Friday Feature: Why I Hate The Term "Popcorn Movie" by @destroytheearth

A term I hear a lot in circles of the geekarati is "popcorn movie"; as in, just a silly film to shovel popcorn down to. What bothers me about this is that people use this as a derogatory term: "Yeah, it was okay, a good popcorn movie".

The implication is a negative one, but surely this means the film swept you along, kept you entertained and gave you an enjoyable evening; what more could you ask from any piece of cinema? Hit the jump to find out:

Perhaps the let down with these films is that old chestnut of the intellectual experience? Well, quite a few popcorn movies have a deeper side to them. Take the film from which this blog took its name. The Day The Earth Stood Still (the original, not the woeful remake) is just another 50s flying saucer movie with aliens and clunking robots, yes? No. It is a film that analyses mankind's propensity for violence; a film where the only villain is the fact that we just can't seem to get along with one another. How much deeper do you want to go?

The same can be said of countless films. If you want some good examples check out a book called The Philosopher At The End Of The Universe by a philosophy professor of my acquaintance named Mark Rowlands. The book explains each of the major concepts of western philosophy by using examples of classic "popcorn" scifi like Star Wars, Terminator and even Hollow Man. He also hints at Predator as a possible allegory for vegetarianism and hails the Governator as the greatest philosopher of our generation.

Elsewhere amongst the intellectual popcorn flicks is the almost-portmanteau structure of Tarantino's Kill Bill; the high-kicking martial arts film Ong Bak, which takes a stand for Thai patriotism; Rambo's indictment on the treatment of war veterans; Romero's constant communist subtext in his zombie films; The Matrix' cod philosophy; I Spit On Your Grave's feminist interpretation; Armageddon's accurate portrayal of NASA technology (thankyou Black Dog); heck, Stephen Hawking is a Star Trek fan for crying out loud!

Not that films always need to rattle your noggin to be worthy. I mean, take a look at Psycho, for example. It may have a few major twists, but basically it's just an old-school slasher film. What makes the movie a classic is the stunning cinematography and the explosive performances. Do we really want to start judging films by how complicated they are? Does The Godfather have the reverse chronology of Memento? Does Lawrence of Arabia have Pi's mathematical basis?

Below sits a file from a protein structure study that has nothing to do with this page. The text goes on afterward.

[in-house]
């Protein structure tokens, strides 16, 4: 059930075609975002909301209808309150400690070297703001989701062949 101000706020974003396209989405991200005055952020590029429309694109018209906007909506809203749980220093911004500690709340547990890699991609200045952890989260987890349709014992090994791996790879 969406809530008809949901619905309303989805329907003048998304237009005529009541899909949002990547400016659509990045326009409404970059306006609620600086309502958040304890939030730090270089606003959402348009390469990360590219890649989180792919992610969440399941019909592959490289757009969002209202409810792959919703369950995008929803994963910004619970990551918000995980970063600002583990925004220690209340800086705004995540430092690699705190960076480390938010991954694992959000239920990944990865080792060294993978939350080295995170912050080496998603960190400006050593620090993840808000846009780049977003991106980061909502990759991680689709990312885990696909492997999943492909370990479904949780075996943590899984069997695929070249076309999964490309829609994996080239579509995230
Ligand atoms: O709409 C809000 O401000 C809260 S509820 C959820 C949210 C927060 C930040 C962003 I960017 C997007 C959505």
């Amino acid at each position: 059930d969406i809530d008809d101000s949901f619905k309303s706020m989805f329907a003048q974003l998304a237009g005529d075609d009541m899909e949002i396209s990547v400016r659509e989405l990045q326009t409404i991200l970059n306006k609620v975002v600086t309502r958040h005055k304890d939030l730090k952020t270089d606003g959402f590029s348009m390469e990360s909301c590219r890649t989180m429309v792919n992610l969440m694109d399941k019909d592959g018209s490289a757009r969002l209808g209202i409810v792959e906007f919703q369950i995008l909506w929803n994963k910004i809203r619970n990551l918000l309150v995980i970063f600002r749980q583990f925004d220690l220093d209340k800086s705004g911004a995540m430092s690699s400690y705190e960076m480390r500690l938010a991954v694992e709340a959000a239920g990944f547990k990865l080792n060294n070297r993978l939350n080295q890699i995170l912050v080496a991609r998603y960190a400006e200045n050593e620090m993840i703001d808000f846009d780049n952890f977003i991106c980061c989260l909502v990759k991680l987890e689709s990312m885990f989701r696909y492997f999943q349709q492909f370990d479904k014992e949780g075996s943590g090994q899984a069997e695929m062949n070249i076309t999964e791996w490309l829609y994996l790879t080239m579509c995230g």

Of course, I'm being churlish, but the thing to remember is that there is always a higher-brow fish. When you start looking down on a film, there's always someone who's then justified in looking down on your favourites. You can criticise Michael Bay or Paul WS Anderson for being shallow, but they're both geniuses at what they do. You may feel you can look down on them because you're a fan of Christopher Nolan and Sam Raimi, but really they just make unrealistic films about men in silly costumes, right? You can be the world's biggest Hitchcock fan, but isn't he just a schlock schlinger compared to Orson Welles? Still, Welles isn't exactly Shakespeare is he? Then again, ultimately, Shakespeare made his plays for mass consumption; people brought their pigs along to The Globe for pity's sake! Not to mention, of course, that it is all just silly, fictional escapism and none of it is really that serious anyway.

Isn't "popcorn movie" just an excuse to allow you to get away with liking something you feel you might be mocked for enjoying? A way to pardon yourself for being swept up in something less than a wholly intellectual exercise?

Perhaps so many of us have been called geeks for so long that the only credibility we feel we have left is the pretence that we enjoy a more intellectual, artistic medium that Big Brother or America's Top Model; but by looking down on films for being just "popcorn movies", aren't we just calling fans of them geeks? Can we afford to be so dismissive?

I have no illusions that this will kill off the term in the long run; but, suffice to say, this blog won't be criticising a film for being "good, but only for a night in with beer and pizza". That's good enough for us.

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